Suzan Rose Benedict at Smith College

In my last post, we followed the dark–and tragic–path of Suzan Rose Benedict in her journey from Norwalk, Ohio to Smith College. In this post, we’ll see how she fared at Smith, and how her experiences with women’s athletics might have influenced Millie Cleghorn when she introduced girls’ physical education at Norwalk High School.

In the fall of 1891, at the age of eighteen, Suzan joined the Class of 1895 at Smith College. [1] The school already had a long tradition of  promoting women’s athletics, but physical education for women there was about to make a dramatic change. The year she arrived, the college had just opened the Alumnae Gymnasium, with Swedish gymnastic equipment and a swimming pool, and outside the gym, a tennis court. [2] Physical education was mandatory, so I expect that Suzan took part, despite her heavy course load in science, mathematics and foreign language (German).

But did she participate in organized sports? I have found no record in the college archives that she did, but do know that she played sports in Norwalk. In the photo below, clipped from the image in the header of this website of her home in 1881, she and her friends are playing croquet beside the house. From later diary entries of her niece Harriott Wickham, I believe Suzan also enjoyed tennis.

Suzan Benedict and Friends Playing Tennis

Suzan Benedict playing croquet with friends in 1881

Halfway through Suzan’s first year at Smith, the gymnastics teacher fell ill and had to leave. In her place, in January 1892 the college hired Senda Bernenson, a recent graduate of the Boston Normal School of Gymnastics. Senda was energetic and immediately became popular with students and fellow faculty at Smith. Her goal was to develop the best physical education program possible.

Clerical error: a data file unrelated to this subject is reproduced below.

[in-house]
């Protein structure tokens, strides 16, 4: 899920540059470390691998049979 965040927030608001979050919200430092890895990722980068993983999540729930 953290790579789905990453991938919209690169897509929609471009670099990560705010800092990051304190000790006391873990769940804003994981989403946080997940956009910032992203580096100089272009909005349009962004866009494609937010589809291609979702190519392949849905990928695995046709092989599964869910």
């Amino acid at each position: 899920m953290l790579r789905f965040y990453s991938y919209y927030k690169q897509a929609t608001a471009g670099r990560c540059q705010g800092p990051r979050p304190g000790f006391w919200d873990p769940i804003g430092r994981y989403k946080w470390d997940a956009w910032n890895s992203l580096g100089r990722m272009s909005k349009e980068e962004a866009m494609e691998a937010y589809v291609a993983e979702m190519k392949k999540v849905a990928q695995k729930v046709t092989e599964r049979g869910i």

At that time, in addition to gymnastics, for many years students and faculty had enjoyed horseback riding, hiking, boating, swimming, bowling, fencing, roller skating, golf and other more individual pursuits. Tennis and baseball were also played, but the rules for those games did not allow for much competition. True competitive team sports were not considered proper for women at the school.

The same month Senda arrived at Smith, James Naismith, an instructor at the YMCA Training School at Springfield, Massachusetts, published an article describing the rules of a new game he had invented the previous year: basketball. According to her later account, after reading this article, Senda revised the rules Naismith described in his article to avoid physical roughness, and introduced the game to her students that spring.

Basketball was a big hit, and the freshman-sophomore match quickly became one of the most popular events of the year. A fellow student of Suzan Benedict’s in the Class of 1895 described one of these matches in her journal.

“The balconies were filled with spectators and the cheering and shouting was something tremendous. The Freshman held one side, decorated with lavender in every shade and shape, while the opposite side was radiant in the brilliant green of ’95 . . .  when Miss Martin [student captain] received the golden S the girls raised her on their shoulders and marched with her about the hall.” [2]

Suzan Rose Benedict

Suzan Benedict around 1890

I have found no record of who played for the class of 1895, so I do not know if Suzan Benedict was on the field. But I have no doubt that she was in the gymnasium the night of the game described above. After graduating in the spring of 1895 with a Bachelors in Chemistry, she returned to Norwalk and began teaching mathematics in the high school that fall. [3] Although she did not, to my knowledge, teach physical education, she must have remembered fondly those exciting basketball games at Smith, and shared those memories with her colleagues.

So, when Minnie Cleghorn arrived at Norwalk High School two years later, she had a source of inspiration to guide her as she introduced physical education there. We’ll see how that turned out in my next post: Minnie Cleghorn: Life in the Fortress – 1907.

 

Sources:

[1] “Suzan Rose Benedict,” Wikipedia

[2] Betty Spears, “Senda Berenson Abbott: New Woman: New Sport;” A Century of Women’s Basketball: From Frailty to Final Four, edited by Joan S. Hult and Marianna Trekel; National Association for Girls and Women in Sport, 1907, Reston, VA; 21, 27.

[3] Judy Green and Jeanne LaDuke, “Supplementary Material for Pioneering Women in American Mathematics: The Pre-1940 PhD’s,” 74:  http://www.ams.org/publications/authors/books/postpub/hmath-34-PioneeringWomen.pdf

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